Smart Regulation aims to achieve public confidence in regulatory effectiveness while limiting the burden on those being regulated. Smart regulation often promotes a ‘bottom-up approach’ to regulation that offers regulated entities the flexibility to develop their own strategies to meet prescribed outcomes. It emphasized outcomes and continuous evaluation to support effective policy design and implementation.
Smart regulation continually challenges, simplifies and improves the policy process by:
- Identifying policy overlaps, inconsistencies, burdens, or gaps
- Making policy responsive to scientific and technological developments
- Finding innovative ways to protect social and environmental benefits while fostering economic competitiveness
- Containing and preventing risks
- Maintaining high standards of regulation and accountability
- Explaining regulation in ‘plain’ or accessible language
- Basing regulation on research, impact analyses, and scientific evidence
- Consulting stakeholders
- Sharing responsibility for regulation and compliance across governments, citizens and industry.
- Regulated entities can innovate to find more efficient ways to meet prescribed outcomes.
- Regulated entities can adopt a more holistic approach to meeting outcomes by identifying and addressing risks and root causes (as opposed to ‘Band-Aid’ solutions).
- Government can reduce expenses by eliminating the need to monitor prescriptive steps and overlapping policies.
- Policy outcomes and performance indicators can be difficult to measure and evaluate if they are not well-defined, generating uncertainty as to how to foster improvements.
- Smaller entities may not have the capacity or flexibility to innovate or develop their own strategies to meet regulatory objectives.
- Government remains responsible for developing an effective oversight system.
- Eliminating apparent policy overlaps without in-depth analysis could lead to gaps in protection.
- Can offer measures for promoting efficiency and simplification of regulatory processes in financially constrained policy environments
- Can promote innovation in achieving regulatory objectives when standard prescriptive procedures are not achieving a desired outcome
- Outcomes-based regulations may not be the best option. For example, software-based platform companies may be more effectively regulated at the platform level (e.g., by examining algorithms) rather than by monitoring outcomes for each end user.
- It may be worth considering a combination of performance-based and prescriptive approaches.
- Clear and well-defined policy outcomes, without regulation of prescriptive steps, may not always be sufficient.
- The Volkswagen emissions scandal is an example of a company taking advantage of easy-to-understand environmental regulations by programming algorithms to turn on only during a regulatory test.
- Smart regulation is not an end, but an ongoing process of policy evaluation and improvement.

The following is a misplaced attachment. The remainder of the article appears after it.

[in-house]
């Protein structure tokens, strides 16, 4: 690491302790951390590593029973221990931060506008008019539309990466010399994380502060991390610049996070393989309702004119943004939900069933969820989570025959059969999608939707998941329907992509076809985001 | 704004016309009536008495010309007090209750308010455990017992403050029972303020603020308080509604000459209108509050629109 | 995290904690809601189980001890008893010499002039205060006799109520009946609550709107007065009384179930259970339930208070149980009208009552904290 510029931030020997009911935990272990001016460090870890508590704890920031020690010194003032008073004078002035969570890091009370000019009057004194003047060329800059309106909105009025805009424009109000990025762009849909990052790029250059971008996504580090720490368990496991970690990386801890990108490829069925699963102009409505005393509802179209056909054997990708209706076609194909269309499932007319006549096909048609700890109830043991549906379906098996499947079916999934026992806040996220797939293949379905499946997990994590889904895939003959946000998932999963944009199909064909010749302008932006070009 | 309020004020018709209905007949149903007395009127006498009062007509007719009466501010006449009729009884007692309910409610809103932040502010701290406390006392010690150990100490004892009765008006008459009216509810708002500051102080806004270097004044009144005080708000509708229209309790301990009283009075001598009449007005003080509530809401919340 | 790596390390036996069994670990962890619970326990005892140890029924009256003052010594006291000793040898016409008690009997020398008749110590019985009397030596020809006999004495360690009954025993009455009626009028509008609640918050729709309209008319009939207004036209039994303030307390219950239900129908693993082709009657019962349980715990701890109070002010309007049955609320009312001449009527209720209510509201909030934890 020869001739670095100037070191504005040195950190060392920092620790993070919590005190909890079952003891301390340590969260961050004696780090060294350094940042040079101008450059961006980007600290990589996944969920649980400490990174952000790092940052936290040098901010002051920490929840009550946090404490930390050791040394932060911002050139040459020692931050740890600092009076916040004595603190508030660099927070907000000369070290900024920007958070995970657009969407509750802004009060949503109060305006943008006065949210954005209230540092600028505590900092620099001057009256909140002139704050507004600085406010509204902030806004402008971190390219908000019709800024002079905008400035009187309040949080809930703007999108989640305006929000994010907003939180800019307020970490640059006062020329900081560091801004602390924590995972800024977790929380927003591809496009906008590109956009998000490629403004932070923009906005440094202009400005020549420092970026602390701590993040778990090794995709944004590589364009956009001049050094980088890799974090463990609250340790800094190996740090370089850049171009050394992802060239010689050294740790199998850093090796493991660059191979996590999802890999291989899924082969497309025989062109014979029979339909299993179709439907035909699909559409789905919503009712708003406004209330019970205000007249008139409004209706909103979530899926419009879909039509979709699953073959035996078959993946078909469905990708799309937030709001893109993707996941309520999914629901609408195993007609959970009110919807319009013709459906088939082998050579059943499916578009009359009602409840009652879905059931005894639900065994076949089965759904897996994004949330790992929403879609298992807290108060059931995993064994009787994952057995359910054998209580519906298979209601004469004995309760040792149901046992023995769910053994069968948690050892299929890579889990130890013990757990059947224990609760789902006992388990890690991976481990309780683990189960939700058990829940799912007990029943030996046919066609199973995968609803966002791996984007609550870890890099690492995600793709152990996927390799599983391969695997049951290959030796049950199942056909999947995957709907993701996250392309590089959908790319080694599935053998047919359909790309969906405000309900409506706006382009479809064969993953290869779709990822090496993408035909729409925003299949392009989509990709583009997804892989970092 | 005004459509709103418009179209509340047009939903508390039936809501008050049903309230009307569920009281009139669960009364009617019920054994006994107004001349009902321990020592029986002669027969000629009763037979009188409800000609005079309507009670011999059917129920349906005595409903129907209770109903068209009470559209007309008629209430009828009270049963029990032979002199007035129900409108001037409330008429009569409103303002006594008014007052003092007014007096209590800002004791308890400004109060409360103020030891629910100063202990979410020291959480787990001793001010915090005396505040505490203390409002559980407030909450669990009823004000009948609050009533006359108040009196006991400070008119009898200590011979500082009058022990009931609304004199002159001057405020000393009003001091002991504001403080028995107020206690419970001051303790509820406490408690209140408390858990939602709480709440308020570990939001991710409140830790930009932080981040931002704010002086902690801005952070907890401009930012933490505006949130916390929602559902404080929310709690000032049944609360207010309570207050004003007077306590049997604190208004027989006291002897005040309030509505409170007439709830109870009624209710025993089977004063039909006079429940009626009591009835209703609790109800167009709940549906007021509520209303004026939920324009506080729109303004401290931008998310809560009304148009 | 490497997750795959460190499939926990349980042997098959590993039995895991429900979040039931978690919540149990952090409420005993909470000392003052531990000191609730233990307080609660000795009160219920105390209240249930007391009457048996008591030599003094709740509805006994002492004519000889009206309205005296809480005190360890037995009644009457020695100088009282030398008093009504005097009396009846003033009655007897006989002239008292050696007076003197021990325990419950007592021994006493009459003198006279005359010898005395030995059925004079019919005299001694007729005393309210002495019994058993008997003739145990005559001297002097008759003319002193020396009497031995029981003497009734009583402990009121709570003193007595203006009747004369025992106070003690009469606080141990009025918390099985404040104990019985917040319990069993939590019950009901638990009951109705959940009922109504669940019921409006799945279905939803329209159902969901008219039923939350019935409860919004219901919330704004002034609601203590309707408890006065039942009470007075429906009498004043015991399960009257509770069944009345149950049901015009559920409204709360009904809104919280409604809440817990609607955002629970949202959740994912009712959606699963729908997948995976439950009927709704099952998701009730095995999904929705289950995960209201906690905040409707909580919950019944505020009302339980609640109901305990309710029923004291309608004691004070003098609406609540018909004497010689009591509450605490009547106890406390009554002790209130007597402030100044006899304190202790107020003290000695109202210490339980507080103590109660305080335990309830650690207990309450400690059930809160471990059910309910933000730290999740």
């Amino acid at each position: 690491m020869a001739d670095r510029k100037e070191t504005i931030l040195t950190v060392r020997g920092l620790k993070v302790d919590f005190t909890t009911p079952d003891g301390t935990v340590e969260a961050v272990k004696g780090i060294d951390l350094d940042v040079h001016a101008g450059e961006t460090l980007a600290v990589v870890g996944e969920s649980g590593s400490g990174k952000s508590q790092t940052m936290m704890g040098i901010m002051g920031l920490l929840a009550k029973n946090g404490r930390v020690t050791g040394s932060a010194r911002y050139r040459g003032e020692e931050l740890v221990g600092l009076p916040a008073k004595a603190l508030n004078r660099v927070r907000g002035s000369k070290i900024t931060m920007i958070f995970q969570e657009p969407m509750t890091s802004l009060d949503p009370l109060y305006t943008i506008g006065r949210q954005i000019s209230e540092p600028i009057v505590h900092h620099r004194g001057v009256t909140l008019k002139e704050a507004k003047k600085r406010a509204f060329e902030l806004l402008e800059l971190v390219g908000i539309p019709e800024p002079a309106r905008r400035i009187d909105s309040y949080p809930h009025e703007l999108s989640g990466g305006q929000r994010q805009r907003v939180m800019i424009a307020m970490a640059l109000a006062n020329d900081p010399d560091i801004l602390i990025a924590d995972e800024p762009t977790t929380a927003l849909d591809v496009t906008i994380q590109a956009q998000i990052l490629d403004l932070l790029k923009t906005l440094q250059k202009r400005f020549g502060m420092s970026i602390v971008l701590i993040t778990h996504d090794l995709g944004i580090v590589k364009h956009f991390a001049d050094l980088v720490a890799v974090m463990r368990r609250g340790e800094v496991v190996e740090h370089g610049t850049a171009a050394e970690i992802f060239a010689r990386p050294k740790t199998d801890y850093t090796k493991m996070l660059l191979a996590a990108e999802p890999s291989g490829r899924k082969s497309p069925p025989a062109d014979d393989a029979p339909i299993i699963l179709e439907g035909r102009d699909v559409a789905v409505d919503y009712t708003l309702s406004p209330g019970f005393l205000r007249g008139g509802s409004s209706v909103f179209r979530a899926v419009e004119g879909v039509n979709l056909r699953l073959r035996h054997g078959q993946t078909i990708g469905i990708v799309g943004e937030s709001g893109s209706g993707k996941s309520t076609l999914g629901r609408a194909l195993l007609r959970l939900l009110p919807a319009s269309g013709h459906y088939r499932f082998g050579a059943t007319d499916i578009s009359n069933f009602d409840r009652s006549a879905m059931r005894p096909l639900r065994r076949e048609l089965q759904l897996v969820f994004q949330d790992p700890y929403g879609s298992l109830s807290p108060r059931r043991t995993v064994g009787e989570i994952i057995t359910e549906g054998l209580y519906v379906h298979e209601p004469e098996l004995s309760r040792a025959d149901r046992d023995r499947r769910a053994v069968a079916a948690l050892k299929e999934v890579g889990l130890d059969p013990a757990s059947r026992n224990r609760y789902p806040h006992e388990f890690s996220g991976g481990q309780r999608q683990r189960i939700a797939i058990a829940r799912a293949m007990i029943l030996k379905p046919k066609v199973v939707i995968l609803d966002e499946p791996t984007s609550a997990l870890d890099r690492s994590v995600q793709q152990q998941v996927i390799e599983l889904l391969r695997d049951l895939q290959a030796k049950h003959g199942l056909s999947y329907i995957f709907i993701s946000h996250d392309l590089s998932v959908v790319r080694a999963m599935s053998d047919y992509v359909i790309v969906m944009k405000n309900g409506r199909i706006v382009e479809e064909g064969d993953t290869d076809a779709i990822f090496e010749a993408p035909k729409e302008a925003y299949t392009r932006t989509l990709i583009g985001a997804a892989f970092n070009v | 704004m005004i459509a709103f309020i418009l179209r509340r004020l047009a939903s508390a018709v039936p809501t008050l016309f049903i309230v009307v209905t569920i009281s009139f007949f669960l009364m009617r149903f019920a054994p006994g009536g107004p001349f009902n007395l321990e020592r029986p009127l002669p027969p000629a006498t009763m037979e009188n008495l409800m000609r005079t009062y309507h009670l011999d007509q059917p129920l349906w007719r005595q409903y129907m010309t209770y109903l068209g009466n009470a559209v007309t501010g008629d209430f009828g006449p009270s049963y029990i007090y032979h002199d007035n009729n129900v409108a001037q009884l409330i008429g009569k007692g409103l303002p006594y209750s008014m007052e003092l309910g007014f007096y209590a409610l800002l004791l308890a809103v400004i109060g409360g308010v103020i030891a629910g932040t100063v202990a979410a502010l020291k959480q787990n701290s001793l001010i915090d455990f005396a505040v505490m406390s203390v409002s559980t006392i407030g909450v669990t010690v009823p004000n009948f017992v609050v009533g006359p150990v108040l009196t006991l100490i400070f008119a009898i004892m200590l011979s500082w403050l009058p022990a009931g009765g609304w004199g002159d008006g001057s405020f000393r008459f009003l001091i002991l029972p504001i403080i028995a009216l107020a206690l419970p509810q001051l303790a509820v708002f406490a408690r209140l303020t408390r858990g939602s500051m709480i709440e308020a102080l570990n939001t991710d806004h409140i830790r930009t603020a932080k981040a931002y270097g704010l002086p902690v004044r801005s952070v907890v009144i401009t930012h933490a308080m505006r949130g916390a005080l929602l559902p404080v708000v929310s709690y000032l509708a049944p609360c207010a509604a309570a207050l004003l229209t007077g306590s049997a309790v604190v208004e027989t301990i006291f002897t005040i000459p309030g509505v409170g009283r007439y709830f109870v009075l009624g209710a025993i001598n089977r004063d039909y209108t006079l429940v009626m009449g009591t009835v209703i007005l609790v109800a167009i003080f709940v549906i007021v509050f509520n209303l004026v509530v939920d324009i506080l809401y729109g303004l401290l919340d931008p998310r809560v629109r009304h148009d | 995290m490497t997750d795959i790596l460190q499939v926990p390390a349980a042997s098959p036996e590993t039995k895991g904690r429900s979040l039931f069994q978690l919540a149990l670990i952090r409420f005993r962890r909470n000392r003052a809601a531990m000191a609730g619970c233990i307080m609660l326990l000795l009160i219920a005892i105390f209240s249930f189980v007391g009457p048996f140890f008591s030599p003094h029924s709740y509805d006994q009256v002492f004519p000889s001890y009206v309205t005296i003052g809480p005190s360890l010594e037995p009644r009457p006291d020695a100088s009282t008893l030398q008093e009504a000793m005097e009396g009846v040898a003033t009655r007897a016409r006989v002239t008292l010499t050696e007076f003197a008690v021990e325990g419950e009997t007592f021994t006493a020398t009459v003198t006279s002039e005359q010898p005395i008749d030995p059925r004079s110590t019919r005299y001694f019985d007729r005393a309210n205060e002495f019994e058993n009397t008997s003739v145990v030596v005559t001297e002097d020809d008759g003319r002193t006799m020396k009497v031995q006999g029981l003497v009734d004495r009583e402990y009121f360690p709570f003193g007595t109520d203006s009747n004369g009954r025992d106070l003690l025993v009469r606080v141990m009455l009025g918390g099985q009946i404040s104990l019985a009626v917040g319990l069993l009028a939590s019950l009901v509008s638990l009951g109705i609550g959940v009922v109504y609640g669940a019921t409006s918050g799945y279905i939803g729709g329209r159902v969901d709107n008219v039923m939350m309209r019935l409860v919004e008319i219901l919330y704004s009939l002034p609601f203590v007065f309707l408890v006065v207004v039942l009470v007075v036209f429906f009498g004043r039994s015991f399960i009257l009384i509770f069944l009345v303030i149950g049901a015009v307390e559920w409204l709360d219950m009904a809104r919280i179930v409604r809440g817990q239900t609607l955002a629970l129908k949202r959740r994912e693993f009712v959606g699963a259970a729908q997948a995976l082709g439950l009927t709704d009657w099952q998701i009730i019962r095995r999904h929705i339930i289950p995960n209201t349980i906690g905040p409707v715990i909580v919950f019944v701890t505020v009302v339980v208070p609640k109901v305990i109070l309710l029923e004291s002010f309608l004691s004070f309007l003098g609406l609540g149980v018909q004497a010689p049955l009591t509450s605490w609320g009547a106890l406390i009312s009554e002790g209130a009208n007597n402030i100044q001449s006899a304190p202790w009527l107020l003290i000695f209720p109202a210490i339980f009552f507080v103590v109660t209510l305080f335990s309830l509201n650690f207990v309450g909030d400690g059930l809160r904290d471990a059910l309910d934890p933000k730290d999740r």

Government of Canada
- Transport Canada has implemented Safety Management Systems (SMSs) across various modes of transportation. SMSs are a type of smart or ‘performance-based’ regulation that allow regulated entities to tailor management systems to their own operating requirements while meeting legislated guidelines.
- A Cabinet Directive on Regulatory Management came into effect in 2012. It aims for federal departments and agencies to introduce regulatory reforms that adhere to smart regulation principles.
- Environment Canada convened experts, in 2004, to review scientific findings and experiences from the Pulp and Paper Environmental Effects Monitoring Program and to improve its effectiveness and efficiency.
Best in Class
- From 2011-2012, the UK implemented a ‘one-in, one-out’ rule for new regulation. The UK government estimates that this process removed about £963 million in regulatory burdens to businesses. Following the success of this initiative, the government implemented a ‘one-in, two-out’ rule in July 2013.
- Actal is the Dutch Advisory Board on Regulatory Burden, an independent and external body that advises government and Parliament on how to minimize regulatory burdens.
- Zumbansen and Cioffi. 2008. How Not to Incorporate Voluntary Standards into Smart Regulation: ISO 14001 and Ontario’s Environmental Penalties Regulations. Comparative Research in Law & Political Economy 4 (2)
- Dr. Marianne Klingbeil, Better Regulation Director, Secretariat General of the European Commission. Smart Regulation
- External Advisory Committee on Smart Regulation. 2004. Smart Regulation: A Regulatory Strategy for Canada
- Rick A. Fleming, Investor Advocate, U.S. Securities and Exchange Commission. The Importance of Smart Regulation
- European Commission. 2010. Smart Regulation in the European Union
- http://europa.eu/rapid/press-release_MEMO-12-974_en.htm European Commission. 2012. Smart Regulation – Questions and Answers
- Charles-Henri Montin, Senior Expert, Ministry of Finance, France. 2012. Smart Regulation: A Global Challenge for Policy Makers. ERADA Newsletter 4(4)
- Standing Committee on Transport, Infrastructure and Communities. 2015. Review of the Canadian Transportation Safety Regime: Transportation of Dangerous Goods and Safety Management Systems
- Ayres and Braithwaite. 1992. Responsive Regulation: Transcending the Deregulation Debate. Oxford University Press.
- Interview with Todd Julie. Research Assistant. Creating Digital Opportunities Partnership.